FLOYDS KNOBS — Physical differences exist between sprint athletes and endurance athletes, but there are typically distinct mental attributes for those who have success in the distance realm.
It would be tough to doubt Floyd Central’s Colleen Carey’s mental aptitude, considering her work in the classroom and beyond.
Carey, the No. 2 seed in the 500-yard freestyle in the Floyd Central Sectional that begins tonight, was described by coach Joe Perkins as a well-balanced student-athlete. She ranks eighth in her class with a 3.99 grade-point average (a 5.04 weighted GPA) in addition to collecting awards in the orchestra playing the cello and working as a swim instructor at Riverside Aquatic Club.
“To be a distance swimmer, you have to have that focus to be able to maintain things. To be able to count pace and understand how many 100s they’ve done, those sorts of things pay off over the years,” Perkins said.
Carey’s focus as a student should pay off as she studies biochemistry in college and plans to begin a career in medical research.
All impressive accomplishments to be sure. But Carey would love to add sectional champion to her high school narrative.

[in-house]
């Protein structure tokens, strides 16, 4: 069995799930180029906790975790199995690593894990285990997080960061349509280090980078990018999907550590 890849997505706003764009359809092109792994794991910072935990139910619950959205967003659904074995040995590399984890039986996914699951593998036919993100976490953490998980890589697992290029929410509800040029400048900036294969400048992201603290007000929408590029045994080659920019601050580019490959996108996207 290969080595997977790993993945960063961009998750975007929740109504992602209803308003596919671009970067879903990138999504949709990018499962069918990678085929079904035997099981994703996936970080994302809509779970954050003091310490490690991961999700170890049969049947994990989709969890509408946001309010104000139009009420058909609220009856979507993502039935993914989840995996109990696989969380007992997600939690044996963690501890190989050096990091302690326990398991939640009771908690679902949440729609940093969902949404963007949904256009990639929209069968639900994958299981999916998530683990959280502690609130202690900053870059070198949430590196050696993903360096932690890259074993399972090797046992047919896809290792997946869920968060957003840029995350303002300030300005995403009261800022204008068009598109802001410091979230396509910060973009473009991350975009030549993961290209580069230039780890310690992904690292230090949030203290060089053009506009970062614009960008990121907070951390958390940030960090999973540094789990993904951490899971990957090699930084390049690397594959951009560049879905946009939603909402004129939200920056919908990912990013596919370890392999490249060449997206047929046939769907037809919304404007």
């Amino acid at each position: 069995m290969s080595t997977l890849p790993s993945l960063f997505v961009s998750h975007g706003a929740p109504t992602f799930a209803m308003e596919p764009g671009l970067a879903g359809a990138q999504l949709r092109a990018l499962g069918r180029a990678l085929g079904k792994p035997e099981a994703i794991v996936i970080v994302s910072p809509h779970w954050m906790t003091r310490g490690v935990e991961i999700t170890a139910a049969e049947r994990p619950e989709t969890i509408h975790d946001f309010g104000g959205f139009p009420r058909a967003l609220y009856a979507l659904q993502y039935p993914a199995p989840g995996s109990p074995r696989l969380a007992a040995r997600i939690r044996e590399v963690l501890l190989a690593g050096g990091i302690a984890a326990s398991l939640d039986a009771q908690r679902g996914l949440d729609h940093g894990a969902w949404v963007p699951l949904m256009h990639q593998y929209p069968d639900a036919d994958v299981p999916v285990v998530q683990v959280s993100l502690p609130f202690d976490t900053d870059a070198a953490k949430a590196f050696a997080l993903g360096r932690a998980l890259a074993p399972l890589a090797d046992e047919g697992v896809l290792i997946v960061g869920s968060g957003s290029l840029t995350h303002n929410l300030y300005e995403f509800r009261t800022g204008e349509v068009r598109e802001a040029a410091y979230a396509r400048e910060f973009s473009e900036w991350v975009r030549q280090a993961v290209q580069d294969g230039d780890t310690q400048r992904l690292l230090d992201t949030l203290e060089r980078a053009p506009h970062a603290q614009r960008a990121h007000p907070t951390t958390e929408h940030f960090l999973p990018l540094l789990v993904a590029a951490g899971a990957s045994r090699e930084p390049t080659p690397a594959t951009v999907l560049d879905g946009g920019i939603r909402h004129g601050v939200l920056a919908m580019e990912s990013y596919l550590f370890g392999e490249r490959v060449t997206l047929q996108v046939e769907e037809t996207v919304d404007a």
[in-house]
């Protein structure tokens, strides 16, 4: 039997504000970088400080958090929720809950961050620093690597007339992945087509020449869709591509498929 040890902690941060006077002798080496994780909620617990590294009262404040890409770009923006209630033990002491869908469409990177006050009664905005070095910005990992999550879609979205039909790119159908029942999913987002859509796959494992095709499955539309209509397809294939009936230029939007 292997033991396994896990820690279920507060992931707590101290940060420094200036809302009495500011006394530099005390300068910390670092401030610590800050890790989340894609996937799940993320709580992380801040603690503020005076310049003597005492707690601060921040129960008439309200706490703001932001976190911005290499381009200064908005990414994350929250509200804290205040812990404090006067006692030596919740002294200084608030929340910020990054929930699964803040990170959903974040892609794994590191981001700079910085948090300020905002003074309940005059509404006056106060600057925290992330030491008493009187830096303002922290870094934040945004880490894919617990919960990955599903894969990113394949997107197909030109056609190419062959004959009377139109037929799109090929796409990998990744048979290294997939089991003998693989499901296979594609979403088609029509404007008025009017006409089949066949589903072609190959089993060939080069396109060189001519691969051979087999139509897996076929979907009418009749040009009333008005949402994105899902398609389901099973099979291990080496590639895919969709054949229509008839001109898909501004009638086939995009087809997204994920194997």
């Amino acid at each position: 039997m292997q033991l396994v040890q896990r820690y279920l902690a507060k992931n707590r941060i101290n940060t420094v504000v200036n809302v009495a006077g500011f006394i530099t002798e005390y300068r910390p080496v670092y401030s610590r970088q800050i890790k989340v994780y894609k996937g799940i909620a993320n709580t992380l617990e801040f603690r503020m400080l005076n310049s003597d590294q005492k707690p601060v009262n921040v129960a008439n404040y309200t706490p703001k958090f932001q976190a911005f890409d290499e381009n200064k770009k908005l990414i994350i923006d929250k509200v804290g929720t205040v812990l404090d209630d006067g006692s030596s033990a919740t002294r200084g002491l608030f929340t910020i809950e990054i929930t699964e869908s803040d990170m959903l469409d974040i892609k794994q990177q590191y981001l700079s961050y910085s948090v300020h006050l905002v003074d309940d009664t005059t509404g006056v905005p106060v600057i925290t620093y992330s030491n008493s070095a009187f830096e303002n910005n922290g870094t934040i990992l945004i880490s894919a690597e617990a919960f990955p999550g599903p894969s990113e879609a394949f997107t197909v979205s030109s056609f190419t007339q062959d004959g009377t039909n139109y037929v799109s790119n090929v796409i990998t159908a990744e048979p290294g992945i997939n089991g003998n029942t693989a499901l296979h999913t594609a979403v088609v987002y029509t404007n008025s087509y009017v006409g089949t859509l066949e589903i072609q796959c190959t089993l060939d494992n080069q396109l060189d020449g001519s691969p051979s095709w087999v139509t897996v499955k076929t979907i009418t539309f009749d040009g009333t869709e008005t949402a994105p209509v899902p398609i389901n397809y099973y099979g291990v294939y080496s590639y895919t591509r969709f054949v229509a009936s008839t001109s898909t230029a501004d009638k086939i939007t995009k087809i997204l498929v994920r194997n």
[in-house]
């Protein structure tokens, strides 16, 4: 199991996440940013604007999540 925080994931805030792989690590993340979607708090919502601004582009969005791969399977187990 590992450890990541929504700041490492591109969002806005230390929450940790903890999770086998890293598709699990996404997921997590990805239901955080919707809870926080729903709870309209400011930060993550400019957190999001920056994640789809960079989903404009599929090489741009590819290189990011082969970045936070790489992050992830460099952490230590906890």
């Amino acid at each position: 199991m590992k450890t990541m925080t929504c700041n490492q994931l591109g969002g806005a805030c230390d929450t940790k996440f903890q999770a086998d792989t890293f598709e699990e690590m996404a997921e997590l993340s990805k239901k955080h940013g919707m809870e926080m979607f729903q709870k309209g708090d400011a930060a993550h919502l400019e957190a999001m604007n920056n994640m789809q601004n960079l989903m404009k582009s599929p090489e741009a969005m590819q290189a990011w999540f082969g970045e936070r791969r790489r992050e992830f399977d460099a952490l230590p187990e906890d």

“My goal is just best times,” Carey said. “I’ve been on the 5:20 barrier in the 500 since my freshman year.”
“I’m trying to get down in the 5:18, 5:19s. My best time ever was last year in sectionals in the 200 and in the sectionals sophomore year in the 500. Hopefully, we’ll get two new lifetime bests this weekend.”
She was runner-up in the 500 freestyle in the Hoosier Hills Conference and runner-up in last year’s sectional with a time of 5 minutes, 20.77 seconds.
“Practices keep getting more intense each year. I’ve seen a lot of progress. My times have been consistently faster than a year ago,” Carey said.
A win would mean her first trip to the IUPUI Natatorium for the state finals as an individual. She had the opportunity to go with Floyd’s 200-yard freestyle relay team in 2018.
“It was so awesome. It’s a totally different competition, different teams that you don’t normally get to swim against. It was intense,” Carey said.
Perkins described Carey’s presence as the type of contribution integral to a championship culture.
“It’s been one of those things. We’ve watched her grow as a person and an athlete and a leader. I can point to kids as being a great student-athlete. She’s involved with extracurricular things that have led her to being a well-rounded person for us on the swim team,” Perkins said. “She’s just available to everybody. She’s a kid that you can count on to really work within the group, socialize and help anybody that would need it.”
Carey described it as collaborative leadership.
“All the seniors, one of our goals has been one team,” Carey said. “One atmosphere, where everybody feels comfortable talking to everybody else. They feel comfortable. We’ve really come together as a team. It’s been a really awesome season.”